Migrant Workers May Get Some Relief Through The New Labour Code
By Subrata Majumder
The jittery government acknowledged its failure to address the plight of migrant workers during COVID 19. The labour code included special provisions for protection and social welfare benefits to the migrant workers in Occupational Safety, Health and Working Conditions Code, 2020. It is not the first time that law was enacted to protect them. In 1979, it launched Inter-State Migrant Workers (Regulation of Employment and Conditions of Services) act in 1979. But, it seems the law was conveniently forgotten.
Migrant workers are indispensable for India's economic achievement. In all major sectors, migrant workers played important role. Infrastructure, labour intensive industries and export oriented industries are the cases in point. Notwithstanding, bare attention was given to their welfare and protection. It was only after the outbreak of COVID 19, plights of the workers hogged the limelight, which became a wake up call for the authorities. Politicians upped the ante and the policy makers were on toe to mitigate the ire.
Fearing a damage to Make in India and the political outreach, government passed Occupational Safety, Health and Working Condition Code 2020 in Parliament. It subsumed Inter-State Migrant Workers (Regulation of Employment and Conditions of Services) act in 1979. For the first time, migrant workers were provided social welfare benefits in the new code, besides protection. The code included benefits of Public Distribution System, Provident Fund and Employees State Insurance Schemes to the migrant workers. The law stipulates that suitable conditions of work, medical facilities, housing and journey allowances should be provided to the migrant workers , drawing less than Rs 18,000 per month.
According to Census 2011, there was a total of 56 million inter-state migrant people. Of this, about 33 percent were migrant workers, according to Prof. Amitabh Kundu (RIS). In other words, India had 19 million migrant workers in 2011. They mostly originate from Uttar Pradesh and Bihar , accounting for 25 percent and 14 percent respectively.
The main principals of the code, inter-alia, which includes Inter-State Migrant Workers (Regulation of Employment and Conditions of Services) act in 1979, are that every contractor has to obtain licenses from the State authority where the worker belongs and from the authority where the worker is employed. The code stipulates that the remuneration to be paid, fixation of wages and other essential services to be provided should be explicitly mentioned in the contract agreement. The code lays down that the inspectors from the home state should visit the working place to ensure the compliance of the law, which was rarely followed. The code raises the hope for migrant workers to be covered by Ayushman Bharat Pradhan Mantri Jan Arogya Scheme, which hitherto was dubious.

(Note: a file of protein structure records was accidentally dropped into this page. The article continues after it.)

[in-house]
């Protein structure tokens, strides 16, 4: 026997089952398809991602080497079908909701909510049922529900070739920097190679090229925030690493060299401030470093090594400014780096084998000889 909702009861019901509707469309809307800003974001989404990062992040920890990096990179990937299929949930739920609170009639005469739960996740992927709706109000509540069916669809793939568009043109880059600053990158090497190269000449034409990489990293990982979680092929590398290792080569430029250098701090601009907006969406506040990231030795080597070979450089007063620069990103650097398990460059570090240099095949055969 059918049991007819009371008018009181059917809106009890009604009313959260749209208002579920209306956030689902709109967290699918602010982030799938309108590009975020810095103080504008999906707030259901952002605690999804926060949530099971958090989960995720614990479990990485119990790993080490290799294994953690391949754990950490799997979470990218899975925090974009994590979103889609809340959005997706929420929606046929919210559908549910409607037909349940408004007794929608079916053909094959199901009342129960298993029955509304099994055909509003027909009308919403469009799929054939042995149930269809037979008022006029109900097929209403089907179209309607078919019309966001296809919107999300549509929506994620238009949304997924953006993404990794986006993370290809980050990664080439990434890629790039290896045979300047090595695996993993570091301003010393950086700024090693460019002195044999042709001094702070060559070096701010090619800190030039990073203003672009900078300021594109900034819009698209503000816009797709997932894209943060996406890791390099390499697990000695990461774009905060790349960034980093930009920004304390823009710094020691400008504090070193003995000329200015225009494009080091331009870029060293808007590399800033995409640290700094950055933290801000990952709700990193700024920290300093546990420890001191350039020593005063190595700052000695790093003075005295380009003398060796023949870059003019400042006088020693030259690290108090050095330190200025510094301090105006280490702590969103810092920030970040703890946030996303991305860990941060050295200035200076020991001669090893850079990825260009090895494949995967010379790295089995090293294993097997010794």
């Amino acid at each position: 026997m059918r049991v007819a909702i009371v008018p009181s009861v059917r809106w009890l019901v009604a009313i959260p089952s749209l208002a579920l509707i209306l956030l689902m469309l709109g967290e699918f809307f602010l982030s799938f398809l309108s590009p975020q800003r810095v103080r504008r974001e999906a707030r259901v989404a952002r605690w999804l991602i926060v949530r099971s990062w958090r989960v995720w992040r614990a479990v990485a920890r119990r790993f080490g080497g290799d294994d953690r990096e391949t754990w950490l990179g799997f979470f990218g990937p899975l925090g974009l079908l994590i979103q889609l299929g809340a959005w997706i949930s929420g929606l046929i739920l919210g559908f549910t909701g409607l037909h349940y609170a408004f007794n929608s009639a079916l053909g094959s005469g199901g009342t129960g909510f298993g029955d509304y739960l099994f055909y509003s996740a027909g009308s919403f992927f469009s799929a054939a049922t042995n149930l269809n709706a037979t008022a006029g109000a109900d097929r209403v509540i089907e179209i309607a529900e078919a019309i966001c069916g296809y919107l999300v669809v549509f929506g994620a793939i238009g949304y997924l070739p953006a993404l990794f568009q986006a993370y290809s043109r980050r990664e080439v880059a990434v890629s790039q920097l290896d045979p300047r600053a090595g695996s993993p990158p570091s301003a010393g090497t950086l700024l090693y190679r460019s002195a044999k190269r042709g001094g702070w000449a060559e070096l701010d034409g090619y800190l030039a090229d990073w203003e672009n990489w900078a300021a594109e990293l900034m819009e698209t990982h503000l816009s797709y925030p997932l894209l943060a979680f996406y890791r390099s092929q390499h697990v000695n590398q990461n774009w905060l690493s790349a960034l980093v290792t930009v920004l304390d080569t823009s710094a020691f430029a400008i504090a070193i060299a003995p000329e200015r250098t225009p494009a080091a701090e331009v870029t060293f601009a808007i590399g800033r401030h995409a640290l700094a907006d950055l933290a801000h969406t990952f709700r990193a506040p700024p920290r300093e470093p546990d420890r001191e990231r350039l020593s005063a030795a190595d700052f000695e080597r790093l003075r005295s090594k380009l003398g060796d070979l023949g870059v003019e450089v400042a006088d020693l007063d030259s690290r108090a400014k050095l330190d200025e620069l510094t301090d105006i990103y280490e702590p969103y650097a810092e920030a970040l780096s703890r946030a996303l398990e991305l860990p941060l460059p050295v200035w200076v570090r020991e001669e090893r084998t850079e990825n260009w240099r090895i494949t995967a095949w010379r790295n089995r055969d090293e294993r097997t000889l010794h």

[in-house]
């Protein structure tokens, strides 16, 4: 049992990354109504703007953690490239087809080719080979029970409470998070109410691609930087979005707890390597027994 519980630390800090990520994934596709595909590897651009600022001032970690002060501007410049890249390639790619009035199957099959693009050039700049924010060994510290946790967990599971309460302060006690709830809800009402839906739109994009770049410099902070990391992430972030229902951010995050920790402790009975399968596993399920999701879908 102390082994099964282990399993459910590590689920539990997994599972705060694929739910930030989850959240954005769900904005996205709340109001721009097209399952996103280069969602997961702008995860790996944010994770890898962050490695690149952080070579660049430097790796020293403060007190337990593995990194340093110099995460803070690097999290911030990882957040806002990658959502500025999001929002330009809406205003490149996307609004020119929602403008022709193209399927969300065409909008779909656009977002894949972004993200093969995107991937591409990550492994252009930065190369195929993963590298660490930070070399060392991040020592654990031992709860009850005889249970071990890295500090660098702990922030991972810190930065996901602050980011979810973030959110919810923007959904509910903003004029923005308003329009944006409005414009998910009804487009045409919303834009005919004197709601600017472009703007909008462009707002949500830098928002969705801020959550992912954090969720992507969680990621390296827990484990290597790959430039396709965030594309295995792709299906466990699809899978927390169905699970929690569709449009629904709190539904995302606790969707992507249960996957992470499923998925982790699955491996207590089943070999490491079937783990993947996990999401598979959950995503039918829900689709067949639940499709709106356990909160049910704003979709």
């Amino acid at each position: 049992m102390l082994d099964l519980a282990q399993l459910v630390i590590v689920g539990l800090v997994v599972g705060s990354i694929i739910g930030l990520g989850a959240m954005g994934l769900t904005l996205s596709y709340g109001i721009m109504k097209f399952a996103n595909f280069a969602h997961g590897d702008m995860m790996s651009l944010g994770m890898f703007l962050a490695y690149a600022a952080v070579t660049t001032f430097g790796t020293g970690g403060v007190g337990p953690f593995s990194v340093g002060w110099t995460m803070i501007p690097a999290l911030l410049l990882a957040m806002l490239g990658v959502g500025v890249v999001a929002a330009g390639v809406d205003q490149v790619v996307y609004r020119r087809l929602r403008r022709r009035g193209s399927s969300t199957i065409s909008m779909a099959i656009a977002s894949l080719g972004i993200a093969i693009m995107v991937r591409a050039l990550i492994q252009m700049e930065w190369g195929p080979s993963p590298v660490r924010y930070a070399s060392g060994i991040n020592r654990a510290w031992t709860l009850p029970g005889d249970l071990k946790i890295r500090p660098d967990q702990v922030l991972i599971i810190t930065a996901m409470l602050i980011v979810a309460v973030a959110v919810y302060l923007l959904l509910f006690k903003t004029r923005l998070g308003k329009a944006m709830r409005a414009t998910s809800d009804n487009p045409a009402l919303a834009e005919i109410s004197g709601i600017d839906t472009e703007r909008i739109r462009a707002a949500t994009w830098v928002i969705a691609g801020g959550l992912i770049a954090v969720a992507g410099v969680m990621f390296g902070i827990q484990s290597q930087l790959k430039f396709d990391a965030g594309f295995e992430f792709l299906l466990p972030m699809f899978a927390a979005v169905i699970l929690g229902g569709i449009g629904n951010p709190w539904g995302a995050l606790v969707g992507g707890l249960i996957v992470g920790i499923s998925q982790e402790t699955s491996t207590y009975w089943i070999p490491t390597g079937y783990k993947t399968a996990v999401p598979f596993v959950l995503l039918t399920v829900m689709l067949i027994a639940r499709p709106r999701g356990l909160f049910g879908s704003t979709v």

There is a caveat. How far the new code will succeed to deluge social welfare benefits to the migrant worker, depends on how it is strictly enforced. The new code bill puts onus on employers to extend the social benefits, like Provident Fund and Employee Insurance facilities. Given the mandatory provisions of licensing where the contractor, who supplies workers, should obtain license from both State government where the worker belongs and the State Government where the worker will work, it leverages a major scope for vested interests and collusion between employer and contractor . Unless the regulation is implemented by iron hands, migrant workers will be deprived of the benefits.
China is a case in point. Its failure to provide welfare facilities to its rural migrant workers can be a lesson. China has three welfare schemes for rural migrant workers. They are health insurance, workers' compensation and old-age pension schemes. Only one third of the rural migrant workers can avail the benefits. One of the main reasons for the failure was low enrollment of rural migrant workers in the welfare schemes. In 2017, only 22 to 27 percent were the enrollment rates of the rural migrant workers in three welfare schemes. It was due to low abide by of the contractual agreement, which the employers should sign with the workers. Only 35 .1 percent rural migrant workers signed formal employment contracts with their employers in 2017, according to a survey. The trend witnessed declined from 42.8 percent in 2009. This backfired the wage rates and wage growth rates which are lower than urban private companies.
There was a growing despair in Chinese government for its failure to protect the migrant workers, despite having the legislations. China launched its social security regulation for migrant workers in 2003. But, that did not work well. Exasperated China invoked a stricter law to protect the migrant workers from the default of payment of wages during the outbreak of COVID 19. Chinese Premier signed a State Council decree to publish the legislation, guaranteeing the payment of wages to migrant workers. The law was effective from May1, 2020. According to the law , both government officials and employers are responsible and punishable for the default in payment of wages to the migrant workers .
Prime Minster Narendra Modi launched a scheme for employment opportunities to the returnee migrant workers in June 2020, entitled "Garibi Kalyan Rojgar Abhiyan". He announced an amount of Rs 50, 000 crore for building durable rural infrastructure under the scheme. The new code is a timely attempt to reinforce the scheme, with the legal overrides and will unleash resilience to the migrant workers in the unprecedented economic downturn. (IPA Service)